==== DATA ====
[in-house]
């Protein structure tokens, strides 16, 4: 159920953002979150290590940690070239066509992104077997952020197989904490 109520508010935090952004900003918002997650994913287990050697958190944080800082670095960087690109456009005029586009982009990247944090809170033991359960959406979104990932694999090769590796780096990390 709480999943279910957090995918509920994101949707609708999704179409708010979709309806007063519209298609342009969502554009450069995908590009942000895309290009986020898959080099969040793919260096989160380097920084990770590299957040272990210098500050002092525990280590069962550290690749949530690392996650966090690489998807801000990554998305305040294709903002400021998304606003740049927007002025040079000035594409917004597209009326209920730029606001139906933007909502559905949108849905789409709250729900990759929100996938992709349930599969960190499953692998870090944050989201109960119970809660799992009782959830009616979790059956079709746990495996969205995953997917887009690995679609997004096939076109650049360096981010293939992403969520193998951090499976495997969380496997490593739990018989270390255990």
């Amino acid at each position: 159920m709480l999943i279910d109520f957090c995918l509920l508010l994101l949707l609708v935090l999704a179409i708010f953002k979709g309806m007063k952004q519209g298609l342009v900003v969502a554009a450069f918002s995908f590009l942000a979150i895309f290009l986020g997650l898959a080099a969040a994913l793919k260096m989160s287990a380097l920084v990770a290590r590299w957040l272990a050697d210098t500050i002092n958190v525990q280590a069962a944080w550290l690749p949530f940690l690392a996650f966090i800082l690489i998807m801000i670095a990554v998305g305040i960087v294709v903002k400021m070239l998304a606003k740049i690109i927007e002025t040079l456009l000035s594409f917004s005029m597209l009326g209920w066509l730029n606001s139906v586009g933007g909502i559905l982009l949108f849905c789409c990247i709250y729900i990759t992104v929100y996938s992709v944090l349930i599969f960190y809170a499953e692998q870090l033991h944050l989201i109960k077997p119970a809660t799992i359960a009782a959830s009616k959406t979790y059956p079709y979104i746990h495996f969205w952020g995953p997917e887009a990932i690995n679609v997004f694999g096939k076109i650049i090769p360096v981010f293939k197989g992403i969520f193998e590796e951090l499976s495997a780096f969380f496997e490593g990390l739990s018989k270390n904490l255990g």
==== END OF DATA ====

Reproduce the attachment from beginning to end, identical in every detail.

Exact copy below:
[in-house]
């Protein structure tokens, strides 16, 4: 159920953002979150290590940690070239066509992104077997952020197989904490 109520508010935090952004900003918002997650994913287990050697958190944080800082670095960087690109456009005029586009982009990247944090809170033991359960959406979104990932694999090769590796780096990390 709480999943279910957090995918509920994101949707609708999704179409708010979709309806007063519209298609342009969502554009450069995908590009942000895309290009986020898959080099969040793919260096989160380097920084990770590299957040272990210098500050002092525990280590069962550290690749949530690392996650966090690489998807801000990554998305305040294709903002400021998304606003740049927007002025040079000035594409917004597209009326209920730029606001139906933007909502559905949108849905789409709250729900990759929100996938992709349930599969960190499953692998870090944050989201109960119970809660799992009782959830009616979790059956079709746990495996969205995953997917887009690995679609997004096939076109650049360096981010293939992403969520193998951090499976495997969380496997490593739990018989270390255990």
């Amino acid at each position: 159920m709480l999943i279910d109520f957090c995918l509920l508010l994101l949707l609708v935090l999704a179409i708010f953002k979709g309806m007063k952004q519209g298609l342009v900003v969502a554009a450069f918002s995908f590009l942000a979150i895309f290009l986020g997650l898959a080099a969040a994913l793919k260096m989160s287990a380097l920084v990770a290590r590299w957040l272990a050697d210098t500050i002092n958190v525990q280590a069962a944080w550290l690749p949530f940690l690392a996650f966090i800082l690489i998807m801000i670095a990554v998305g305040i960087v294709v903002k400021m070239l998304a606003k740049i690109i927007e002025t040079l456009l000035s594409f917004s005029m597209l009326g209920w066509l730029n606001s139906v586009g933007g909502i559905l982009l949108f849905c789409c990247i709250y729900i990759t992104v929100y996938s992709v944090l349930i599969f960190y809170a499953e692998q870090l033991h944050l989201i109960k077997p119970a809660t799992i359960a009782a959830s009616k959406t979790y059956p079709y979104i746990h495996f969205w952020g995953p997917e887009a990932i690995n679609v997004f694999g096939k076109i650049i090769p360096v981010f293939k197989g992403i969520f193998e590796e951090l499976s495997a780096f969380f496997e490593g990390l739990s018989k270390n904490l255990g």